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Climate group urges activism in investing

Fri., April 18, 2014 official speaks in Idaho

Getting public institutions and pension funds to pull their investment dollars from fossil fuels is the new push for climate activists, an organizer said Thursday during a talk in Coeur d’Alene.

Many of the world’s coal, oil and natural gas reserves are held by 200 publicly traded companies, said Jay Carmona, national divestment manager for, a climate action group.

With billions of dollars in their endowments, action by U.S. universities, state pension funds and religious groups could revolutionize the nation’s energy future, Carmona said. Diverting that money away from fossil fuels would speed up investment in renewable energy and reduce the influence of oil and gas companies, she said.

Carmona spoke Thursday at a Kootenai Environmental Alliance luncheon and spent the evening at an Idaho Conservation League event in Sandpoint. The Oakland, Calif., resident was in North Idaho en route to New York, where she had set up a meeting with the state’s comptroller.

In the late 1970s and early 1980s, U.S. universities began divesting in South Africa, which helped pressure that government to end apartheid. Climate activists see the potential for universities to lead the way again.

In late 2012, Unity College, a small Maine institution with a $13 million endowment, became the first U.S. college to pledge to divest from fossil fuels. Other colleges and 23 cities, including Seattle, have followed, Carmona said.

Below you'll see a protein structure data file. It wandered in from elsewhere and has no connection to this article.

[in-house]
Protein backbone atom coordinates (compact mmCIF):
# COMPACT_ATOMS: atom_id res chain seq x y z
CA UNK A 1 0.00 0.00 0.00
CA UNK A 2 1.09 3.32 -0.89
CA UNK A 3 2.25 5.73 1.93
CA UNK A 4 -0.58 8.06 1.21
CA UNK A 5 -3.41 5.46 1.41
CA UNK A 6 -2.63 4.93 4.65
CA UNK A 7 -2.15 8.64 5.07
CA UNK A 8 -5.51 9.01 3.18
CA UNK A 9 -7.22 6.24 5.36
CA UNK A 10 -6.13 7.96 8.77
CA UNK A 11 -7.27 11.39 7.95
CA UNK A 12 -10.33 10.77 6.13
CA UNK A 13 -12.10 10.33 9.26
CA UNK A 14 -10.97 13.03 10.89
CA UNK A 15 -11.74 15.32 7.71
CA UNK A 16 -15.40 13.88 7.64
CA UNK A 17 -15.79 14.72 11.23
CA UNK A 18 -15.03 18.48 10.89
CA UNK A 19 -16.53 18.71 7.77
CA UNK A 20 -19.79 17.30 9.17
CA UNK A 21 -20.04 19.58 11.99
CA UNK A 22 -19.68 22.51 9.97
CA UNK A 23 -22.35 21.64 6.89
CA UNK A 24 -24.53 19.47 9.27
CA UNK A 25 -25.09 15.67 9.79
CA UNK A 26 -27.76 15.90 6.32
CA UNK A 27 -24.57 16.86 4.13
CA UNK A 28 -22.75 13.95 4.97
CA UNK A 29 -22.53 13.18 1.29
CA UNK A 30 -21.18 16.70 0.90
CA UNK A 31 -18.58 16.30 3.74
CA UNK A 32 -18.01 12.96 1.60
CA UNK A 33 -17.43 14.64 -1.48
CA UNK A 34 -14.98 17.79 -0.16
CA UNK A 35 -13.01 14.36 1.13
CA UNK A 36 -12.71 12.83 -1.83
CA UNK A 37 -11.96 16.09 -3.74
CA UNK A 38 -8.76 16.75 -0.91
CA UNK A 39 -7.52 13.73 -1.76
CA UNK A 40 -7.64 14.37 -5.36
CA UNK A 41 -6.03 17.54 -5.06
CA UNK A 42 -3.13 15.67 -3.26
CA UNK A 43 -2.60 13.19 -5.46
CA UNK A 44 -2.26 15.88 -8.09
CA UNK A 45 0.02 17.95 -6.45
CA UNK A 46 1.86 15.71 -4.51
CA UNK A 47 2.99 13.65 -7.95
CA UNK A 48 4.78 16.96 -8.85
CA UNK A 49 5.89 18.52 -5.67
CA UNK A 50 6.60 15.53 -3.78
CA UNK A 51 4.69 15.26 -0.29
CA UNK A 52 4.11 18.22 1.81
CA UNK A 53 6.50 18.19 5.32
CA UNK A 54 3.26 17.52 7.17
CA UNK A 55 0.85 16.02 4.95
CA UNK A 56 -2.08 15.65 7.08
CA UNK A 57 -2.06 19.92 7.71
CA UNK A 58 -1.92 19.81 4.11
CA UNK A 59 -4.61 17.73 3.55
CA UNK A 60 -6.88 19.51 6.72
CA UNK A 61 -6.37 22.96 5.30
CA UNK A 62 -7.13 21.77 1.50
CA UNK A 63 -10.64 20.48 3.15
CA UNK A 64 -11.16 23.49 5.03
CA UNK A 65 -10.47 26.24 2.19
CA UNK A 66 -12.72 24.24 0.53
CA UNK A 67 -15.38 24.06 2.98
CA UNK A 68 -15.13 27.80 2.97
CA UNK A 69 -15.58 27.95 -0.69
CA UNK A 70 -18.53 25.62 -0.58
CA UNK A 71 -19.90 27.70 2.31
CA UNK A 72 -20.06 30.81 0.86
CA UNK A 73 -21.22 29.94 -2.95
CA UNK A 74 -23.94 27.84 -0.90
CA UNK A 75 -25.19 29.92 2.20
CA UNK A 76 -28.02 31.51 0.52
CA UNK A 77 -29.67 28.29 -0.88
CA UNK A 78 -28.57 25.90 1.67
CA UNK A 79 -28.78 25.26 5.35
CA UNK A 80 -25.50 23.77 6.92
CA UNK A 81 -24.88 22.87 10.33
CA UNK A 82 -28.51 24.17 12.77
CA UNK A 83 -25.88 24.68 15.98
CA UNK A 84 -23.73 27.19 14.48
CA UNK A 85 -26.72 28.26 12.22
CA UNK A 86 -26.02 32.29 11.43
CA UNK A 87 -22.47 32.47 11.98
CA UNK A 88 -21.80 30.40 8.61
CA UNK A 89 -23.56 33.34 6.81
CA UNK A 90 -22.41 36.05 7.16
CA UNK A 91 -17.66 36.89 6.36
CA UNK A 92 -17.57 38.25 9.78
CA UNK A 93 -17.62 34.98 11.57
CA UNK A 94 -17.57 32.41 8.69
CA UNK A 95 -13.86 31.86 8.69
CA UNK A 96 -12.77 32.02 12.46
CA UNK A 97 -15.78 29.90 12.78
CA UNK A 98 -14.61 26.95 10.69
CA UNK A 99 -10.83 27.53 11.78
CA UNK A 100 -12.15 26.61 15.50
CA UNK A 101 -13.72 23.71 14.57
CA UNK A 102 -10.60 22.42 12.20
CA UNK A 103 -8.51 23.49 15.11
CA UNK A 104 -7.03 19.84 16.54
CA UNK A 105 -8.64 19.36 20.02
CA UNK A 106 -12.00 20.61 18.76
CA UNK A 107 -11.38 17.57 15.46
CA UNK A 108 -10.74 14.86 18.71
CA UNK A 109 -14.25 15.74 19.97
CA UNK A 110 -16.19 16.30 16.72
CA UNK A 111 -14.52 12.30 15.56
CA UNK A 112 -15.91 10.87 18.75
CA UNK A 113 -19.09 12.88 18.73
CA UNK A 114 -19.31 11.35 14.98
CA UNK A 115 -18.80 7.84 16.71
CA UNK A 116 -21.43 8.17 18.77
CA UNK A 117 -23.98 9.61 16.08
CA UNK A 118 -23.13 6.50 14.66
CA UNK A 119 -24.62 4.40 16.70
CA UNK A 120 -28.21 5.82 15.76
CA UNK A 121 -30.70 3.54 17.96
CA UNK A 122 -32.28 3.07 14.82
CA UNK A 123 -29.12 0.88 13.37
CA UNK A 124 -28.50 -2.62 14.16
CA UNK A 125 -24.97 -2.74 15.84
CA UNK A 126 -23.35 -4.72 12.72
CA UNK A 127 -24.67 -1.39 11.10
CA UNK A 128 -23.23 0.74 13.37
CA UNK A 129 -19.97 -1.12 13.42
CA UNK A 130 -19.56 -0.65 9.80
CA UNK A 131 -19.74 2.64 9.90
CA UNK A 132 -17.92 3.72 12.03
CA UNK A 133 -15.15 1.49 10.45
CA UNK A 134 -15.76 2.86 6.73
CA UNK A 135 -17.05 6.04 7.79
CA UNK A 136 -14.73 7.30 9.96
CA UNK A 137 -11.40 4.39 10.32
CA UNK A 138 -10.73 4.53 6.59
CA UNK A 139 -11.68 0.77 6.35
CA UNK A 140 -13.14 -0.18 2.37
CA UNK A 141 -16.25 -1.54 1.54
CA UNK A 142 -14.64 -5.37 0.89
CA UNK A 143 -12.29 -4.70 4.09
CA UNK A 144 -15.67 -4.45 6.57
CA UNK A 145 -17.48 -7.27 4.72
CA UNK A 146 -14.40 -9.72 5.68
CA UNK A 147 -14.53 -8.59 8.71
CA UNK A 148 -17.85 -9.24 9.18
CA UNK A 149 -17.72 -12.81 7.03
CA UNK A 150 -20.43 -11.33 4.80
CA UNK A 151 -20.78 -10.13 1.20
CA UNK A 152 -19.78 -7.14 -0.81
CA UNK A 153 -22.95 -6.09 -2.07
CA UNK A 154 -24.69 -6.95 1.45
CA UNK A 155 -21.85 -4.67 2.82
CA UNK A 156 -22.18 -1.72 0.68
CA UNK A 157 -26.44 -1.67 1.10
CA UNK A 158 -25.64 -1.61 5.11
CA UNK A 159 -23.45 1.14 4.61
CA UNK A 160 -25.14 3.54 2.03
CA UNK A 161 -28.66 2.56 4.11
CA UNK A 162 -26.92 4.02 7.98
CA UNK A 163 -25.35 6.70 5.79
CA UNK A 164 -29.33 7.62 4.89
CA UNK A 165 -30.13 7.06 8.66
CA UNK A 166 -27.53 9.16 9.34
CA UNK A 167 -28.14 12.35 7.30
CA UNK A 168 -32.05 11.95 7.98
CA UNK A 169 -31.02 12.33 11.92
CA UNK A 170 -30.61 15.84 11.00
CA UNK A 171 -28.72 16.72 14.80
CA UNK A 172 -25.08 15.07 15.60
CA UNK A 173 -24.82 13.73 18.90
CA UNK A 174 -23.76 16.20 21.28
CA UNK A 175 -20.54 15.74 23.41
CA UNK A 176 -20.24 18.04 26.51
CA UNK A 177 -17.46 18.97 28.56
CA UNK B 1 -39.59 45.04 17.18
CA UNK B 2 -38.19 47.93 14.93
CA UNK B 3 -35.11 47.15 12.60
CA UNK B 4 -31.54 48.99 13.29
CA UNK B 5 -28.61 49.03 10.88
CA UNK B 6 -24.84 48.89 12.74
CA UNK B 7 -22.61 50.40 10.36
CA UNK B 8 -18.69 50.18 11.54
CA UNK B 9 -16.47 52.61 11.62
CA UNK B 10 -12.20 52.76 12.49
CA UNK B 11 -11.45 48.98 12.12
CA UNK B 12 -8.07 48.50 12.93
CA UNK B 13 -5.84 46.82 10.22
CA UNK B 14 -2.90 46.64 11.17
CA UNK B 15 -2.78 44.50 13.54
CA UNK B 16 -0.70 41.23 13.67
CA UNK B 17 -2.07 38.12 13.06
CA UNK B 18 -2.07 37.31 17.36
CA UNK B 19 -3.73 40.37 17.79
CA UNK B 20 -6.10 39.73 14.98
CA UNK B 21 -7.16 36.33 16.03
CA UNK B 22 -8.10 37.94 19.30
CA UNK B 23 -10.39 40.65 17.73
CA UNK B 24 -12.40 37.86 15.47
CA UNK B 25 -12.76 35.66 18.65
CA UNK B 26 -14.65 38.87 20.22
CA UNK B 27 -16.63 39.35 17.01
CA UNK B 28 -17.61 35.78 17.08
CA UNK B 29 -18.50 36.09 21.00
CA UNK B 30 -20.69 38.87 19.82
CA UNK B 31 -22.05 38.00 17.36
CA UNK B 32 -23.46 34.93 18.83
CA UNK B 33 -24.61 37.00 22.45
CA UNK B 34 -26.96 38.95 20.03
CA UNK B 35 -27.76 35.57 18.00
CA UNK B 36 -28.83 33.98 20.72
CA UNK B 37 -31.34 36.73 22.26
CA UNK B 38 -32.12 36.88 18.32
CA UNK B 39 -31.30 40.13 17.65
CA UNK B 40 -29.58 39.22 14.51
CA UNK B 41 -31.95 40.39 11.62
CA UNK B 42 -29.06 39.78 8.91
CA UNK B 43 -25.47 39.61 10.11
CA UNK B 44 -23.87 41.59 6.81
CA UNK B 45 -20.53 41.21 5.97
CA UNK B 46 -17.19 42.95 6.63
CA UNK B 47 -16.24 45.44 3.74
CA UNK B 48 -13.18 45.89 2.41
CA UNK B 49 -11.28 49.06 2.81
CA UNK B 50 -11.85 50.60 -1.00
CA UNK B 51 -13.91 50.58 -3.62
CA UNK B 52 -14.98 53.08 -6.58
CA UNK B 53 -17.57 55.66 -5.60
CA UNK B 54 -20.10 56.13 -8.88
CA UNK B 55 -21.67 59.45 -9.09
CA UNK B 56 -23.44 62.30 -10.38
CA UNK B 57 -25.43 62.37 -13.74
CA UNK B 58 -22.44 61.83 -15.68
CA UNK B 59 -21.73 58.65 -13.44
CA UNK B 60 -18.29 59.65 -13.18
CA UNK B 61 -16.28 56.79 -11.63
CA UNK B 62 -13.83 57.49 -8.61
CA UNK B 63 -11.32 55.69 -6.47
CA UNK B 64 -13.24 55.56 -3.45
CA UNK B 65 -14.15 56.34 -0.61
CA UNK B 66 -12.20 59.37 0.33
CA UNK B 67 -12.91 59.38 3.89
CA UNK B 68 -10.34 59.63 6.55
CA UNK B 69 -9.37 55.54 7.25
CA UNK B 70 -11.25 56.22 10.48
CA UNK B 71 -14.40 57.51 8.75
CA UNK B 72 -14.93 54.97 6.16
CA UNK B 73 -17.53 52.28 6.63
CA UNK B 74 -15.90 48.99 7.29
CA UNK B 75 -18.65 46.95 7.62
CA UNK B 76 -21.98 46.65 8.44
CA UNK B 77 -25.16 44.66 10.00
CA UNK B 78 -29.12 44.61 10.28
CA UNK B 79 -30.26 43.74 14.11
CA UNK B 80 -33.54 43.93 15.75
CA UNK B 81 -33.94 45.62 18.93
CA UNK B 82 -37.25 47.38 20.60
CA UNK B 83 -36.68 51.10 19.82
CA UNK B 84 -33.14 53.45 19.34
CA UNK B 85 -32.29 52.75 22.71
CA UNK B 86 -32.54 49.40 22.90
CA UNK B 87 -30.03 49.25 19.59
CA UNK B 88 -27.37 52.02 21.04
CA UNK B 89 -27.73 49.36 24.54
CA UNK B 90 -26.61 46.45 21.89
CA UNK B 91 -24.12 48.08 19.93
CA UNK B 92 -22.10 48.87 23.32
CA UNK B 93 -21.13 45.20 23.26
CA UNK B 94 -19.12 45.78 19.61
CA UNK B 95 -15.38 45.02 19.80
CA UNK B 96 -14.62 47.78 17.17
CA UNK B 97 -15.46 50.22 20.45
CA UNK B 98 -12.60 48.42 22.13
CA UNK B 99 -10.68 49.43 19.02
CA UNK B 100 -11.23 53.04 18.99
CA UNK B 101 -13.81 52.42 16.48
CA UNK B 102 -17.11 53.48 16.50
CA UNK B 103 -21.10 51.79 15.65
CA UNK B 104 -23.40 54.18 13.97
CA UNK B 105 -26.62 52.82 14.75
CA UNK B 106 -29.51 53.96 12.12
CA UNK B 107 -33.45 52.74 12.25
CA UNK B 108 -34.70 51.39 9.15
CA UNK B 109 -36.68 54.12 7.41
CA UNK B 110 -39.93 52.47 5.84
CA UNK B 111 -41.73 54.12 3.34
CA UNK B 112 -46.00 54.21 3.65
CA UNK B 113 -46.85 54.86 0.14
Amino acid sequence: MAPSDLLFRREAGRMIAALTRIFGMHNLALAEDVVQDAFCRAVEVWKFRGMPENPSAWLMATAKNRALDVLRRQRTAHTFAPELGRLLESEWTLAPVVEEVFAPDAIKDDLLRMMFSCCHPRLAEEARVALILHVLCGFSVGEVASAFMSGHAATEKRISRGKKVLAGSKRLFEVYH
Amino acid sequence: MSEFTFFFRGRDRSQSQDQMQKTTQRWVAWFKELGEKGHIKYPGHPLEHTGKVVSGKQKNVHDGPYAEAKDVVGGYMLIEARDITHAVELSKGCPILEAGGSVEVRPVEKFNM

The latest paper by the Intergovernment Panel on Climate Change discusses the need to change the pattern of energy investment, she said. Yet officials at Exxon Mobil Corp. recently issued a report saying that global climate policies are unlikely to keep the company from selling oil and gas far into the future.

“These companies are planning on selling every drop,” she said. also supports “carbon restrictive” legislation that would give companies greater financial incentives to invest in alternative energy. The organization has been a strong opponent of the Keystone XL pipeline, which would carry crude oil from Alberta to U.S. refineries. takes its name from 350 parts per million of carbon dioxide in the atmosphere, which some scientists consider the safe upper limit to avoid a climate tipping point.

Carmona said that even one of California’s greenest funds had direct investments in Alberta’s tar sands.

“I have not found a portfolio that did not have fossil fuels. This stuff is everywhere,” she said.

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